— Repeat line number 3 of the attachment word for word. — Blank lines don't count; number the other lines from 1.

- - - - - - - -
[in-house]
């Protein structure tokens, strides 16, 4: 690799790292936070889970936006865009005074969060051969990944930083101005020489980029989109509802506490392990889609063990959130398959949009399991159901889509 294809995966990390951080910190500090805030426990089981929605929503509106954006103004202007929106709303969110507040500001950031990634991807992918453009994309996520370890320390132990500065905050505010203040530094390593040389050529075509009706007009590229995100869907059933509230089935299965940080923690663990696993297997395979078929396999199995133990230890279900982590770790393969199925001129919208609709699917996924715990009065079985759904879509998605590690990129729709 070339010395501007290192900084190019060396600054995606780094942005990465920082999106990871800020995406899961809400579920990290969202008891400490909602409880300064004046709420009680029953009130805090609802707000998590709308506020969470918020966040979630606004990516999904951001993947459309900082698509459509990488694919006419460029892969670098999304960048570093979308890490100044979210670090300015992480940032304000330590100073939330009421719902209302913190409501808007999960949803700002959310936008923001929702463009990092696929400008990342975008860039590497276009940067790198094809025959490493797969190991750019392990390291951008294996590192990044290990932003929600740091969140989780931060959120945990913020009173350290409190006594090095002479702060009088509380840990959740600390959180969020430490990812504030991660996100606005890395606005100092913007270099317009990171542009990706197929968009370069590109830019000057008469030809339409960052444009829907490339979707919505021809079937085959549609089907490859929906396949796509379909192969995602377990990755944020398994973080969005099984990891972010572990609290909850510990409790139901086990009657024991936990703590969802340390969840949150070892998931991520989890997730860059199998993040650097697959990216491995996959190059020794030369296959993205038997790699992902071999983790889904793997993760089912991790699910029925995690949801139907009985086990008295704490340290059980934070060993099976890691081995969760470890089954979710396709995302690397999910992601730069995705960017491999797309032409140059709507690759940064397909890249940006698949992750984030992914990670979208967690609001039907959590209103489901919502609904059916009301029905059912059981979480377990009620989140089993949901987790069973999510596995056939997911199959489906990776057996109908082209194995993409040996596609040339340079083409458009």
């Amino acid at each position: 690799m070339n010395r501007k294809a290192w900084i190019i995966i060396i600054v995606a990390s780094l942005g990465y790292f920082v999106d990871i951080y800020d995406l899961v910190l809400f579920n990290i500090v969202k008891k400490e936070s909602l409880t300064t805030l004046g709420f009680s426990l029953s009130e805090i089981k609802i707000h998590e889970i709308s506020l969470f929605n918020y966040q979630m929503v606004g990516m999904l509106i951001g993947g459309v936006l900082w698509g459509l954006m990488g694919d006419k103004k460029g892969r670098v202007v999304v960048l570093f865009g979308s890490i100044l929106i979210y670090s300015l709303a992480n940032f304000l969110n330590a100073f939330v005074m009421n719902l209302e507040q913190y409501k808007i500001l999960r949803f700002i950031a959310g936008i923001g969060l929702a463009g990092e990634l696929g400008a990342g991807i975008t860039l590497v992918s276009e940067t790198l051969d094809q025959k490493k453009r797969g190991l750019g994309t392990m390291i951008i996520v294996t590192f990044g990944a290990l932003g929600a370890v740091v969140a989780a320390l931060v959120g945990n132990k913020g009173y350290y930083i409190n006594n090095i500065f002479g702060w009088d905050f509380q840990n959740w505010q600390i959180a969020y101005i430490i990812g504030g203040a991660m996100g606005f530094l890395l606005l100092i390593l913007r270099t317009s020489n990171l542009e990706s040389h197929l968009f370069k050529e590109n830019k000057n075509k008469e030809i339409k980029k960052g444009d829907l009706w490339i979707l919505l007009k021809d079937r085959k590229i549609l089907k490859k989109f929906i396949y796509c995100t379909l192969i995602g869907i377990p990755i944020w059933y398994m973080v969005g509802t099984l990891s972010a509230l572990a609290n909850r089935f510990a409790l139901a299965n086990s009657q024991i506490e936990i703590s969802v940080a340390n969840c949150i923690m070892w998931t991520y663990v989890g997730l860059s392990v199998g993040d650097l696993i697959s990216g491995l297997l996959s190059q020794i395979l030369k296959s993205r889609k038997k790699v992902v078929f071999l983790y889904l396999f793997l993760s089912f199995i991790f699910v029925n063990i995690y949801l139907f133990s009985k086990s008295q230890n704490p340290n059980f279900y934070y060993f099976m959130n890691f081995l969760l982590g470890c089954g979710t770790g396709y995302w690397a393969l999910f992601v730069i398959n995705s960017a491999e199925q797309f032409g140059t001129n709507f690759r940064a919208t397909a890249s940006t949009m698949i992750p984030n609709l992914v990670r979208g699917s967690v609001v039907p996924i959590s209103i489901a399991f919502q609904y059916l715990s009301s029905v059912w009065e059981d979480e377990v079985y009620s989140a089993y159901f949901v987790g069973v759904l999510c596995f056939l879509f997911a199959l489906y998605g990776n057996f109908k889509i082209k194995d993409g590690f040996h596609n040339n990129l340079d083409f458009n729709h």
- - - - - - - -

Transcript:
């Amino acid at each position: 690799m070339n010395r501007k294809a290192w900084i190019i995966i060396i600054v995606a990390s780094l942005g990465y790292f920082v999106d990871i951080y800020d995406l899961v910190l809400f579920n990290i500090v969202k008891k400490e936070s909602l409880t300064t805030l004046g709420f009680s426990l029953s009130e805090i089981k609802i707000h998590e889970i709308s506020l969470f929605n918020y966040q979630m929503v606004g990516m999904l509106i951001g993947g459309v936006l900082w698509g459509l954006m990488g694919d006419k103004k460029g892969r670098v202007v999304v960048l570093f865009g979308s890490i100044l929106i979210y670090s300015l709303a992480n940032f304000l969110n330590a100073f939330v005074m009421n719902l209302e507040q913190y409501k808007i500001l999960r949803f700002i950031a959310g936008i923001g969060l929702a463009g990092e990634l696929g400008a990342g991807i975008t860039l590497v992918s276009e940067t790198l051969d094809q025959k490493k453009r797969g190991l750019g994309t392990m390291i951008i996520v294996t590192f990044g990944a290990l932003g929600a370890v740091v969140a989780a320390l931060v959120g945990n132990k913020g009173y350290y930083i409190n006594n090095i500065f002479g702060w009088d905050f509380q840990n959740w505010q600390i959180a969020y101005i430490i990812g504030g203040a991660m996100g606005f530094l890395l606005l100092i390593l913007r270099t317009s020489n990171l542009e990706s040389h197929l968009f370069k050529e590109n830019k000057n075509k008469e030809i339409k980029k960052g444009d829907l009706w490339i979707l919505l007009k021809d079937r085959k590229i549609l089907k490859k989109f929906i396949y796509c995100t379909l192969i995602g869907i377990p990755i944020w059933y398994m973080v969005g509802t099984l990891s972010a509230l572990a609290n909850r089935f510990a409790l139901a299965n086990s009657q024991i506490e936990i703590s969802v940080a340390n969840c949150i923690m070892w998931t991520y663990v989890g997730l860059s392990v199998g993040d650097l696993i697959s990216g491995l297997l996959s190059q020794i395979l030369k296959s993205r889609k038997k790699v992902v078929f071999l983790y889904l396999f793997l993760s089912f199995i991790f699910v029925n063990i995690y949801l139907f133990s009985k086990s008295q230890n704490p340290n059980f279900y934070y060993f099976m959130n890691f081995l969760l982590g470890c089954g979710t770790g396709y995302w690397a393969l999910f992601v730069i398959n995705s960017a491999e199925q797309f032409g140059t001129n709507f690759r940064a919208t397909a890249s940006t949009m698949i992750p984030n609709l992914v990670r979208g699917s967690v609001v039907p996924i959590s209103i489901a399991f919502q609904y059916l715990s009301s029905v059912w009065e059981d979480e377990v079985y009620s989140a089993y159901f949901v987790g069973v759904l999510c596995f056939l879509f997911a199959l489906y998605g990776n057996f109908k889509i082209k194995d993409g590690f040996h596609n040339n990129l340079d083409f458009n729709h």